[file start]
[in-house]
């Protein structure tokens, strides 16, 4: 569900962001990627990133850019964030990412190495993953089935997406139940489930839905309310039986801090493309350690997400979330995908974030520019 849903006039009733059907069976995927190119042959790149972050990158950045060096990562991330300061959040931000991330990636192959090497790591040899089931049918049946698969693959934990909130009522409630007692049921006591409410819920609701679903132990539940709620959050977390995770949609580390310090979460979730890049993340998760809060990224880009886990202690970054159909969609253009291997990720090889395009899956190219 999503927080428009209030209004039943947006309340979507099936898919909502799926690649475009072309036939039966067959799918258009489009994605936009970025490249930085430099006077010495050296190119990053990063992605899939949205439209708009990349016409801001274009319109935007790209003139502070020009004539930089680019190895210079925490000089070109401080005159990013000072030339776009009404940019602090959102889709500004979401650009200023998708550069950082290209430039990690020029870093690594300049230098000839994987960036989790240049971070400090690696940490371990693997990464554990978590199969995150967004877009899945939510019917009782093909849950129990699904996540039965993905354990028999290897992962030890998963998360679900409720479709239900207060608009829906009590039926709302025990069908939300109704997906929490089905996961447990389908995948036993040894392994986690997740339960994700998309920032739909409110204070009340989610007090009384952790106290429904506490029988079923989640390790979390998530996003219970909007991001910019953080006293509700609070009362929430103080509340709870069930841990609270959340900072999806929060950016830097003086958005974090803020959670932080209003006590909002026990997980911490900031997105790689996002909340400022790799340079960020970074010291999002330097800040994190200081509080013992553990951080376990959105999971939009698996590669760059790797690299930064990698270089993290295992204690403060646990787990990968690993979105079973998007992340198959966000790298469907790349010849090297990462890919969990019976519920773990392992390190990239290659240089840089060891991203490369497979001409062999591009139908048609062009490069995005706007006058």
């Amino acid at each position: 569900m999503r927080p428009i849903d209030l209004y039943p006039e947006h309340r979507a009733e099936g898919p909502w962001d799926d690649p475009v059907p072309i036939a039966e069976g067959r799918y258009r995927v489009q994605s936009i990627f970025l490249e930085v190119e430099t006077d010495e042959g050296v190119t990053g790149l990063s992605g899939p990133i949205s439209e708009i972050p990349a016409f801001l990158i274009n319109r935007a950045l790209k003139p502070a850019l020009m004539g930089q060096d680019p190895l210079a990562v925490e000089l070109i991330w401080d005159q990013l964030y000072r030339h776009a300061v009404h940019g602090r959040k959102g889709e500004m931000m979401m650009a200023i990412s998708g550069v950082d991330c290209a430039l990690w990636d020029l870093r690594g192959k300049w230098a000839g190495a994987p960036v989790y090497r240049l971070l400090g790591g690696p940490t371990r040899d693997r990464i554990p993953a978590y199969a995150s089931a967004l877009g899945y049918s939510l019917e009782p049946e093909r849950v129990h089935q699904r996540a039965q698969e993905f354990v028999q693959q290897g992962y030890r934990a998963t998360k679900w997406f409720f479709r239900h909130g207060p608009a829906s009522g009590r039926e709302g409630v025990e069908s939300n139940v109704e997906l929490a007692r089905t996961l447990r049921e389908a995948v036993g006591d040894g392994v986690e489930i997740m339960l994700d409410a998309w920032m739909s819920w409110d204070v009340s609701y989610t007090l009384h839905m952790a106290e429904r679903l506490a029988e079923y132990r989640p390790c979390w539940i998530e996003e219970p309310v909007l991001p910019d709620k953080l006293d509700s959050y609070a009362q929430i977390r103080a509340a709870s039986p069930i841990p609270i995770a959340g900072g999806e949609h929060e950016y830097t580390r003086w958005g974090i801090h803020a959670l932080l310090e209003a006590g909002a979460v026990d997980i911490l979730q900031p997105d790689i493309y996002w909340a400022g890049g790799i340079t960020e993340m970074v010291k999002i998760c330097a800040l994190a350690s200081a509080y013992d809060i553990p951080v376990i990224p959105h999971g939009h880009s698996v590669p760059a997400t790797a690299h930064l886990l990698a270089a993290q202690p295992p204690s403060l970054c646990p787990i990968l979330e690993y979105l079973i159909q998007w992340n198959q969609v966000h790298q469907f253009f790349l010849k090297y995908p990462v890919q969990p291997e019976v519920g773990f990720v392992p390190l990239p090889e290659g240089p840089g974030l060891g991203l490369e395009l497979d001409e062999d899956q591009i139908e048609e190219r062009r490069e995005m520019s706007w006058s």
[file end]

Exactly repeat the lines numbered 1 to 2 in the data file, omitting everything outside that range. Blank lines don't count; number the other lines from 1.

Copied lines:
[in-house]
């Protein structure tokens, strides 16, 4: 569900962001990627990133850019964030990412190495993953089935997406139940489930839905309310039986801090493309350690997400979330995908974030520019 849903006039009733059907069976995927190119042959790149972050990158950045060096990562991330300061959040931000991330990636192959090497790591040899089931049918049946698969693959934990909130009522409630007692049921006591409410819920609701679903132990539940709620959050977390995770949609580390310090979460979730890049993340998760809060990224880009886990202690970054159909969609253009291997990720090889395009899956190219 999503927080428009209030209004039943947006309340979507099936898919909502799926690649475009072309036939039966067959799918258009489009994605936009970025490249930085430099006077010495050296190119990053990063992605899939949205439209708009990349016409801001274009319109935007790209003139502070020009004539930089680019190895210079925490000089070109401080005159990013000072030339776009009404940019602090959102889709500004979401650009200023998708550069950082290209430039990690020029870093690594300049230098000839994987960036989790240049971070400090690696940490371990693997990464554990978590199969995150967004877009899945939510019917009782093909849950129990699904996540039965993905354990028999290897992962030890998963998360679900409720479709239900207060608009829906009590039926709302025990069908939300109704997906929490089905996961447990389908995948036993040894392994986690997740339960994700998309920032739909409110204070009340989610007090009384952790106290429904506490029988079923989640390790979390998530996003219970909007991001910019953080006293509700609070009362929430103080509340709870069930841990609270959340900072999806929060950016830097003086958005974090803020959670932080209003006590909002026990997980911490900031997105790689996002909340400022790799340079960020970074010291999002330097800040994190200081509080013992553990951080376990959105999971939009698996590669760059790797690299930064990698270089993290295992204690403060646990787990990968690993979105079973998007992340198959966000790298469907790349010849090297990462890919969990019976519920773990392992390190990239290659240089840089060891991203490369497979001409062999591009139908048609062009490069995005706007006058």